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Washington Town Limits ‘Formula’ Businesses

| Written by Stacy Mitchell | No Comments | Updated on Oct 19, 2005 The content that follows was originally published on the Institute for Local Self-Reliance website at https://ilsr.org/washington-town-limits-formula-businesses/

On a 4-2 vote, the City Council in Port Townsend, a community of about 8,500 people on the northwest coast of Washington state, approved an ordinance

that restricts the proliferation of formula retail stores and restaurants.

The ordinance was adopted as a temporary measure in April and made permanent this week after additional legal review and a public hearing.

The ordinance bars all formula retail stores and restaurants over 3,000 square feet. (For comparison, a typical free-standing CVS drugstore is about 15,000 square feet.) Formula businesses smaller than 3,000 square feet are allowed only in a single commercial zone along the main road leading into Port Townsend. They are banned entirely from all other areas of town, including the historic downtown.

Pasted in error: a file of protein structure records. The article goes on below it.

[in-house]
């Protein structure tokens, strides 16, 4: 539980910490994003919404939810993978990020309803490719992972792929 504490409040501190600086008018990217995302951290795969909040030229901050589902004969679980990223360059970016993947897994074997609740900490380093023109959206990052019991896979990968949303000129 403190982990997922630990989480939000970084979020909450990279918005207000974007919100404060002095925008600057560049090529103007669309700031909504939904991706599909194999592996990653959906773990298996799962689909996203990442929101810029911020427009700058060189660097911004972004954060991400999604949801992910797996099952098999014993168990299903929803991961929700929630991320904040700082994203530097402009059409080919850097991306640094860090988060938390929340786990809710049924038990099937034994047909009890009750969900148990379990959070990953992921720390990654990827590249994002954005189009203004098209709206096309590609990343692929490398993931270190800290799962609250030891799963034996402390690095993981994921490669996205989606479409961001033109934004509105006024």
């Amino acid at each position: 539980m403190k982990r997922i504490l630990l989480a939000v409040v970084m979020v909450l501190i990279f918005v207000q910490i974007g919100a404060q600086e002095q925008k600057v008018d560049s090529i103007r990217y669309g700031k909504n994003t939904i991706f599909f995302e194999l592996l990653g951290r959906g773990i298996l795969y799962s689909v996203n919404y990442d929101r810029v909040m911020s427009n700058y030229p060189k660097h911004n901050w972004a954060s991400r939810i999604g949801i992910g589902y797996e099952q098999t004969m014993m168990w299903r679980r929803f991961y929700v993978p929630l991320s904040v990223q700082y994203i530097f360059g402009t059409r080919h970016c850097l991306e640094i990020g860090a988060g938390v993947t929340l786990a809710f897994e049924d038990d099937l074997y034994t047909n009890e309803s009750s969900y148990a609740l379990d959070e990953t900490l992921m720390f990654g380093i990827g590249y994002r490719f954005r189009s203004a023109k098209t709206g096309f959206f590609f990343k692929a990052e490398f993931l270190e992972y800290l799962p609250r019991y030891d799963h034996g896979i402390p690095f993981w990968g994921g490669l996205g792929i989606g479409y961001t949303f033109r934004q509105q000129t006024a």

Formula restaurants are subject to additional scrutiny and require a conditional use permit from the town in order to open. They are not allowed to open on a corner and must share a building with at least one non-formula business.

A formula businesses is defined as an establishment “which, along with ten or more other retail sales establishments, maintains two or more of the following features: a standardized array of merchandise, a standardized facade, a standardized decor and color scheme, a uniform apparel, standardized signage, a trademark or service mark.”

The ordinance was proposed by a citizens group that formed to fight plans by Hollywood Video to open an outlet next door to a locally owned, independent video store. Although the ordinance comes too late to affect the chain’s opening, Stop Hollywood Video has gathered more than 4,000 signatures from residents pledging to boycott the store.

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About Stacy Mitchell

Stacy Mitchell is co-director of the Institute for Local Self-Reliance, and directs its Community-Scaled Economy Initiative, which produces research and analysis, and partners with a range of allies to design and implement policies that curb economic consolidation and strengthen community-rooted enterprise.  She is the author of Big-Box Swindle and also produces a popular monthly newsletter, the Hometown Advantage Bulletin.  Connect with her on twitter and catch her TEDx Talk: Why We Can’t Shop Our Way to a Better Economy. More

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